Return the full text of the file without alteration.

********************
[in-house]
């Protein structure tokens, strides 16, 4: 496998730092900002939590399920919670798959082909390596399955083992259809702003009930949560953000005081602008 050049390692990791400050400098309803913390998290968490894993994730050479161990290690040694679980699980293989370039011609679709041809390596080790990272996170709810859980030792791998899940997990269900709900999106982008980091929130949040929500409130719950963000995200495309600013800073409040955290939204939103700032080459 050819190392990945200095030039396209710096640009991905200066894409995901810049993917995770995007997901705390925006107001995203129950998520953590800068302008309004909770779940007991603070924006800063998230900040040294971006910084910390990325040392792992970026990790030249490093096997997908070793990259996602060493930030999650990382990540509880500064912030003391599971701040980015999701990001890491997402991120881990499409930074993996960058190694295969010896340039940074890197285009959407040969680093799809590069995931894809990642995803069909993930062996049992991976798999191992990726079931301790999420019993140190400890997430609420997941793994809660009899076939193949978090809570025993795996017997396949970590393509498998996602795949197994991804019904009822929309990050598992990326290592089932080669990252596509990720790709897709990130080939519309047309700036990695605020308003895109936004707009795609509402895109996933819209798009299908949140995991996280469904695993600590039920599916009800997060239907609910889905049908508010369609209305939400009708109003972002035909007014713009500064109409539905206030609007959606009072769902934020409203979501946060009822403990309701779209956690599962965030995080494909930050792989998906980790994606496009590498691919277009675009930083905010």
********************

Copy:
[in-house]
């Protein structure tokens, strides 16, 4: 496998730092900002939590399920919670798959082909390596399955083992259809702003009930949560953000005081602008 050049390692990791400050400098309803913390998290968490894993994730050479161990290690040694679980699980293989370039011609679709041809390596080790990272996170709810859980030792791998899940997990269900709900999106982008980091929130949040929500409130719950963000995200495309600013800073409040955290939204939103700032080459 050819190392990945200095030039396209710096640009991905200066894409995901810049993917995770995007997901705390925006107001995203129950998520953590800068302008309004909770779940007991603070924006800063998230900040040294971006910084910390990325040392792992970026990790030249490093096997997908070793990259996602060493930030999650990382990540509880500064912030003391599971701040980015999701990001890491997402991120881990499409930074993996960058190694295969010896340039940074890197285009959407040969680093799809590069995931894809990642995803069909993930062996049992991976798999191992990726079931301790999420019993140190400890997430609420997941793994809660009899076939193949978090809570025993795996017997396949970590393509498998996602795949197994991804019904009822929309990050598992990326290592089932080669990252596509990720790709897709990130080939519309047309700036990695605020308003895109936004707009795609509402895109996933819209798009299908949140995991996280469904695993600590039920599916009800997060239907609910889905049908508010369609209305939400009708109003972002035909007014713009500064109409539905206030609007959606009072769902934020409203979501946060009822403990309701779209956690599962965030995080494909930050792989998906980790994606496009590498691919277009675009930083905010």